Americans are more afraid of clowns than climate change, terrorism, and … death
We live in scary times.
In 2016, we’ve seen hundreds of mass shootings. We’ve watched the gap between rich and poor Americans widen. We’ve witnessed the fulminant rise of Donald Trump, whose nomination left Vox editor in chief Ezra Klein “truly afraid” for the first time in American politics.
But in the eyes of our citizens, there is a graver threat at hand: clowns.
In a poll we conducted with Morning Consult last week, 42 percent of Americans said they were, in some capacity, afraid of clowns. Among voters ages 18 to 29, nearly one in three admitted to at least a minor case of coulrophobia — fear of clowns.
The poll, conducted October 15 to 17, comes amid the great clown scare of 2016: Since August, more than 100 “suspicious” clown sightings have been reported across the US, from Seattle to Bangor, Maine.
We get it: Clowns are creepy. Especially when lingering in empty parking lots at 3:30 in the morning, holding black balloons. But are they scarier than real threats, like climate change, economic hardship, or the death of loved ones?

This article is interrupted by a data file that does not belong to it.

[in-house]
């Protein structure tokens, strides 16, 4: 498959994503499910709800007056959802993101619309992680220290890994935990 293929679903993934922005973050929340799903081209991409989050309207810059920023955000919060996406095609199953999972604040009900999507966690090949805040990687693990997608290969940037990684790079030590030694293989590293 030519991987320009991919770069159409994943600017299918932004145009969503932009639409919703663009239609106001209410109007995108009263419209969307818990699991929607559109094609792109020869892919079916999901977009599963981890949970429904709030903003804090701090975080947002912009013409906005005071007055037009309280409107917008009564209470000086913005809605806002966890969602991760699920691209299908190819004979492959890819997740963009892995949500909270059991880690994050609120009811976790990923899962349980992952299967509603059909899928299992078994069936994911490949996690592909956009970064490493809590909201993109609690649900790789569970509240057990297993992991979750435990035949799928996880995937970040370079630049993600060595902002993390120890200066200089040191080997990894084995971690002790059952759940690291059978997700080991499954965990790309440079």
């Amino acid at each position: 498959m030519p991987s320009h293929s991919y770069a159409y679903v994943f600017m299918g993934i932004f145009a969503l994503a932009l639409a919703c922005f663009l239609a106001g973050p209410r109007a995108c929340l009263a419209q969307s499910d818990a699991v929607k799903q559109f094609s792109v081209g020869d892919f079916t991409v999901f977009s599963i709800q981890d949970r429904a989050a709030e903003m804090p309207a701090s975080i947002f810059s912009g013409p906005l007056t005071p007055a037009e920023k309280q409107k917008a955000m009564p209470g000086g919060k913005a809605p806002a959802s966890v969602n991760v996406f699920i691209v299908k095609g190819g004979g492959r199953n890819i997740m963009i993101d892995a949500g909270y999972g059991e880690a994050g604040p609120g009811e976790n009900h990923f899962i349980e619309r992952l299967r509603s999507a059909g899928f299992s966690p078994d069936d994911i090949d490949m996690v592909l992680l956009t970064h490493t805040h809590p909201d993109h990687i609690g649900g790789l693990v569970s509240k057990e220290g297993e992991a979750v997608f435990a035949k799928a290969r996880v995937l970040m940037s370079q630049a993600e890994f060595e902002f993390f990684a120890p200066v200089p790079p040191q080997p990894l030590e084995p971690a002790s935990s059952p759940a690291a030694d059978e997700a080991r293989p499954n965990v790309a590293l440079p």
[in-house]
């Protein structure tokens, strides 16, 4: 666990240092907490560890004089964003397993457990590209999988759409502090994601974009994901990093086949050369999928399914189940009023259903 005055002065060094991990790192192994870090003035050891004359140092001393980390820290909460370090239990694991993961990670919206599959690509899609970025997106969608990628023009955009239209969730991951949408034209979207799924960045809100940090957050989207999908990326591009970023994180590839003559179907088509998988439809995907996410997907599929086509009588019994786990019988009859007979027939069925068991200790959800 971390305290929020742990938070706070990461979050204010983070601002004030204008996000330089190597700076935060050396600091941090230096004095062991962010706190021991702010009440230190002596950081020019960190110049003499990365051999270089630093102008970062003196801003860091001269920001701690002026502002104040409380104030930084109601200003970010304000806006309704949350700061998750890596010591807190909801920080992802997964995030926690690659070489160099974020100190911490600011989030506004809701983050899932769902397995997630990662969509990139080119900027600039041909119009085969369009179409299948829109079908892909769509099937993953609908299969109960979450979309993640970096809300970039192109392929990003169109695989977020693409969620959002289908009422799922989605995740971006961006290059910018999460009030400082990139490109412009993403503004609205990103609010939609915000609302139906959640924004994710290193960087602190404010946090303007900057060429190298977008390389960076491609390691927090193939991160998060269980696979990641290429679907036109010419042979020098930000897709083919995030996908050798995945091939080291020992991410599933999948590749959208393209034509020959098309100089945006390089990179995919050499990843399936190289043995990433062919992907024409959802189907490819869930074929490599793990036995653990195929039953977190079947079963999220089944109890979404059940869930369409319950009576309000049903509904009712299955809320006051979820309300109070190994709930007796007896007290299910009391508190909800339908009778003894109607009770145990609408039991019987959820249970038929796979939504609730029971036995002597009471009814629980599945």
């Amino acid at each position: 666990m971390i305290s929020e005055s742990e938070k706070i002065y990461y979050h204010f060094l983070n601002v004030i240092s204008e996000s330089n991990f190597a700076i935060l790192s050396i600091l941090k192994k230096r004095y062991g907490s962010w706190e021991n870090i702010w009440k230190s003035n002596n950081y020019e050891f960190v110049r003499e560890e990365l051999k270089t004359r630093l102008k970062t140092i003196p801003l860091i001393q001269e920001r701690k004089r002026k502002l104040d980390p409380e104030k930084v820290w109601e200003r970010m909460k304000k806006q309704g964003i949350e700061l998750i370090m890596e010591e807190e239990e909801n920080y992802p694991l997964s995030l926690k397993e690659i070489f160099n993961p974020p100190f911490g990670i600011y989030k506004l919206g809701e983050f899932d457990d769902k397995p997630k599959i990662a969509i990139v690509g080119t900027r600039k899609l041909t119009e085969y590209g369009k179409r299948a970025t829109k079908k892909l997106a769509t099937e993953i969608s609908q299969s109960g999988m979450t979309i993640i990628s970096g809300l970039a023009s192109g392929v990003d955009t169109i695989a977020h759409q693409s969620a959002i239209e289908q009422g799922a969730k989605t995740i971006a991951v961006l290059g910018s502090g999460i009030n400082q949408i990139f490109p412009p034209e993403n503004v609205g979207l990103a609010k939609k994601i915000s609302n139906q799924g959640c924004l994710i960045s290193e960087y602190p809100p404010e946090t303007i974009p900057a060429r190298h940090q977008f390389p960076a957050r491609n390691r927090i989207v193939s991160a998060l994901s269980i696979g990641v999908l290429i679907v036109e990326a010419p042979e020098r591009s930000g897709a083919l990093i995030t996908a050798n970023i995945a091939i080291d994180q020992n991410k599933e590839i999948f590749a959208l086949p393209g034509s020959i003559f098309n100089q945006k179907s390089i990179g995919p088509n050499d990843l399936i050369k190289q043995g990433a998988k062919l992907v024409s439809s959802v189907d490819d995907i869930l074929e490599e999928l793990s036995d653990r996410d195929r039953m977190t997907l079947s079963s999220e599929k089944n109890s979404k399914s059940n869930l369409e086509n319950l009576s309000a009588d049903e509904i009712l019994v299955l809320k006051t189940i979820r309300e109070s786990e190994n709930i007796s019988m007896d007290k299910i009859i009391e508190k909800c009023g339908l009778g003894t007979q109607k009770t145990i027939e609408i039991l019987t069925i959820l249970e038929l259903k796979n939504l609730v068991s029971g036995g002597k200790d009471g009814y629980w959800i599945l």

According to Americans, yes. Yes, they are.
We compared the results of our poll with a poll recently conducted by Chapman University, which asked 1,511 Americans to identify their greatest fears from a list of topics. Clowns outranked every single fear, save for “government corruption.” (Note that our poll and the Chapman poll had slightly different answer options: Chapman’s had “very afraid,” “afraid,” and “a little afraid,” while our poll had “very afraid,” “somewhat afraid,” and “a little afraid.”)
Americans — at least, those surveyed in our poll — are more afraid of clowns than a possible terrorist attack, a family member dying, climate change, biological warfare, and the always-terrifying Obamacare.